Indexed on: 31 Aug '13Published on: 31 Aug '13Published in: Journal of Urban Health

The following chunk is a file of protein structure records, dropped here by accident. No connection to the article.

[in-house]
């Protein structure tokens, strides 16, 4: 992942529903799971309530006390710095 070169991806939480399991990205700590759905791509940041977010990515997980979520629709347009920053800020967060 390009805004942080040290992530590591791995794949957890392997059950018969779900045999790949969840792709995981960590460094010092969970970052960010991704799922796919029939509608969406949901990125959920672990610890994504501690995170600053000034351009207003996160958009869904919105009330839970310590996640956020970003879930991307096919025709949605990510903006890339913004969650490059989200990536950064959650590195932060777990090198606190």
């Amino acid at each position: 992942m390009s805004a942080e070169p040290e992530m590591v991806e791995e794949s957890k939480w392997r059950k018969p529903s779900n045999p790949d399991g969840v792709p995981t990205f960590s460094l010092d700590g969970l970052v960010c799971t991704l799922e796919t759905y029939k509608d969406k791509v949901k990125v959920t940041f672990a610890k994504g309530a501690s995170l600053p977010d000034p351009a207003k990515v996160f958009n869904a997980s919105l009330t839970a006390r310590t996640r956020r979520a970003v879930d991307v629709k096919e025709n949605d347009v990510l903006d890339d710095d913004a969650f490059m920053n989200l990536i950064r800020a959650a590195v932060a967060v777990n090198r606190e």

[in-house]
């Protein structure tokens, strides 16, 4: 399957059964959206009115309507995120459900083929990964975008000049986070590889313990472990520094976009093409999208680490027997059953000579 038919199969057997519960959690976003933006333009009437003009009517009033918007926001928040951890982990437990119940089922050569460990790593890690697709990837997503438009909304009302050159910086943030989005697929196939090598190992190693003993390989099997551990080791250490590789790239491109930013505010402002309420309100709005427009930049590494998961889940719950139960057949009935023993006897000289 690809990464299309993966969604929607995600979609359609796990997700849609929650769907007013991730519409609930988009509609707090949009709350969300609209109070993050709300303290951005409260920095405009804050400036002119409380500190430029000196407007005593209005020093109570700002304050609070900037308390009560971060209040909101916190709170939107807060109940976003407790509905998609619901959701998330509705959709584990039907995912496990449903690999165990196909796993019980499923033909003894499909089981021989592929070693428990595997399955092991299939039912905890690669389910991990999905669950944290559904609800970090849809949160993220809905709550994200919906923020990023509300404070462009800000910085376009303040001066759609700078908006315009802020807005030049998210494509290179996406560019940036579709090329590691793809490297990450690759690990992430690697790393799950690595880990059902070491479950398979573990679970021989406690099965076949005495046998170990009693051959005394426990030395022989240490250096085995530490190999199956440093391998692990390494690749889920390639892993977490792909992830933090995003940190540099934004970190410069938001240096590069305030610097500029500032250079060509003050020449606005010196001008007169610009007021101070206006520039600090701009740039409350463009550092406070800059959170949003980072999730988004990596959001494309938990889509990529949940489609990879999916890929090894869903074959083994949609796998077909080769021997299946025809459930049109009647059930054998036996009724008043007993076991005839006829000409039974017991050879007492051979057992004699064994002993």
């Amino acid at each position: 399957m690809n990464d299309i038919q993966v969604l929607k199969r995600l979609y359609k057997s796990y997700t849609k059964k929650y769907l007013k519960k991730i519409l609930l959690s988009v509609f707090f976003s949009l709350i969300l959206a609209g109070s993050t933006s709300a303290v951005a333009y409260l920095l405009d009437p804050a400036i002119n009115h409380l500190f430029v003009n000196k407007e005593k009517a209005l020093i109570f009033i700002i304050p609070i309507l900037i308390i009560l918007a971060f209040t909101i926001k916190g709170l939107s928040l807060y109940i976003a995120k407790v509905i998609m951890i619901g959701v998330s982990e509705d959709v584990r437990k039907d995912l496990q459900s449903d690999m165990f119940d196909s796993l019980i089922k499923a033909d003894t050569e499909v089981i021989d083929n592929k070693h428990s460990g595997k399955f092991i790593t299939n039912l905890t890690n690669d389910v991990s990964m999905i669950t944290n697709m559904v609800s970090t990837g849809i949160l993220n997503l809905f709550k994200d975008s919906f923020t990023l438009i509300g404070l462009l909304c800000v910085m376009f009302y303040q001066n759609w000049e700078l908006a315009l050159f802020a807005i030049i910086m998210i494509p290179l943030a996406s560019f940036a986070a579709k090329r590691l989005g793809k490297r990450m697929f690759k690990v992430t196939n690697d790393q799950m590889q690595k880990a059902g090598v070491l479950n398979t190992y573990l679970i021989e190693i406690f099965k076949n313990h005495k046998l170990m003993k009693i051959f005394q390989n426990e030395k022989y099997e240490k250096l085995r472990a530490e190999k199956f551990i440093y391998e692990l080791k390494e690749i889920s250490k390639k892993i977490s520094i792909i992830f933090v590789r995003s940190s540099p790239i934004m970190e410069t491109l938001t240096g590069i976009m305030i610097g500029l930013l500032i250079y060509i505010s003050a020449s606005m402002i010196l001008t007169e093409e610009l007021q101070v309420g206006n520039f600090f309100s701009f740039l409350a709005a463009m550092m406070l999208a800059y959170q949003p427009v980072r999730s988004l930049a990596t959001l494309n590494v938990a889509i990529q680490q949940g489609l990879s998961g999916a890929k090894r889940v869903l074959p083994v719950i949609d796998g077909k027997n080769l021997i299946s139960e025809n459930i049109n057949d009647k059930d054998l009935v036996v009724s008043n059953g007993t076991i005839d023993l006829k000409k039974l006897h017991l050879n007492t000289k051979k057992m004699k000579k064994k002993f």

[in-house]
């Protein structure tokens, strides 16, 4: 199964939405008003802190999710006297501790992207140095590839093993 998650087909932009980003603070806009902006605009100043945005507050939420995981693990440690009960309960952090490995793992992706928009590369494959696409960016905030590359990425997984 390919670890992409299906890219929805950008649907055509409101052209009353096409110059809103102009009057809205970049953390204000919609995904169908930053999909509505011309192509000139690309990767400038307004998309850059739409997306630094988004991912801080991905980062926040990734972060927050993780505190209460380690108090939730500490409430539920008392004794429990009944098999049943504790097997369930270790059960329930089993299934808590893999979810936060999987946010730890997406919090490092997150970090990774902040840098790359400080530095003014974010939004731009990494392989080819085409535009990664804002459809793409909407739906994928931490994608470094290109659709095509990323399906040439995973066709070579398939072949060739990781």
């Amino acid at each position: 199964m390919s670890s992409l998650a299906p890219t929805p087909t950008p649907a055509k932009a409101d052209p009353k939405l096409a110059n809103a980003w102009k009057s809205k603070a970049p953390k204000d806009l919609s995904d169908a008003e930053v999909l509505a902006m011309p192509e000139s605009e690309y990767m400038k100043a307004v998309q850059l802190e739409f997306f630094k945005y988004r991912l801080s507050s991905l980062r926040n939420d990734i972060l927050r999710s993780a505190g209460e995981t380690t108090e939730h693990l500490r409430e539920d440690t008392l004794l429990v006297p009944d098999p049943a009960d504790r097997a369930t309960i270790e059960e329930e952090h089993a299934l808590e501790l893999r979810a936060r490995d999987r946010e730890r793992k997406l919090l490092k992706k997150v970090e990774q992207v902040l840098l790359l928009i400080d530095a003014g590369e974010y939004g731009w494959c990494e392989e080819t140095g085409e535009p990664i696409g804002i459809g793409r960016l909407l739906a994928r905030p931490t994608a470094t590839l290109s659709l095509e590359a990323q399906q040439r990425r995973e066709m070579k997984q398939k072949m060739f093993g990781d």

Most researches related to pregnancy complications and future cardiovascular disease, and their risk factors have been equivocal. Existence and extent of these complications, as a contributing factor to CVD risks, with underlying mechanisms of these associations, still remain uncertain. Hence, the current study tends to examine associations between "complicated pregnancies" with obesity markers known to be coherent reflections of cardiovascular health in urban women. A cross-sectional sample of 631 Punjabi Khatri (mean age: 33 ± 5.58 years) urban women was studied for associations of pregnancy diabetes mellitus, hypertensive disorders, preterm delivery, and size for GA with calculated 10-year CVD risk (based on the Framingham score). A wide range of obesity markers (BMI, waist circumference (WC), WHR, and WHtR) were measured 3-8 years postpregnancy to determine its association with complications during pregnancy. The association with the calculated 10-year CVD risk (≥10 %) based on the Framingham prediction score was 3.01 OR (2.11-3.72 CI) for pregnancy DM, 4.52 (3.68-4.93 CI) for preeclampsia/gestational hypertension, 2.16 (2.01-2.79 CI) for size at GA (SGA and LGA), 2.25 (1.91-2.85 CI) for preterm births, and 2.48 (2.08-3.98 CI) for abnormal birth weight when compared with women without pregnancy diabetes mellitus, preeclampsia/gestational hypertension, appropriate gestational age, full-term babies, and normal birth weight, respectively, in completely adjusted models. Therefore, HDP, pregnancy diabetes mellitus, and pregnancy outcomes are all associated with an increased risk of CVD 10 years later. Pregnancy may provide an opportunity to identify women at increased risk of CVD relatively early in life.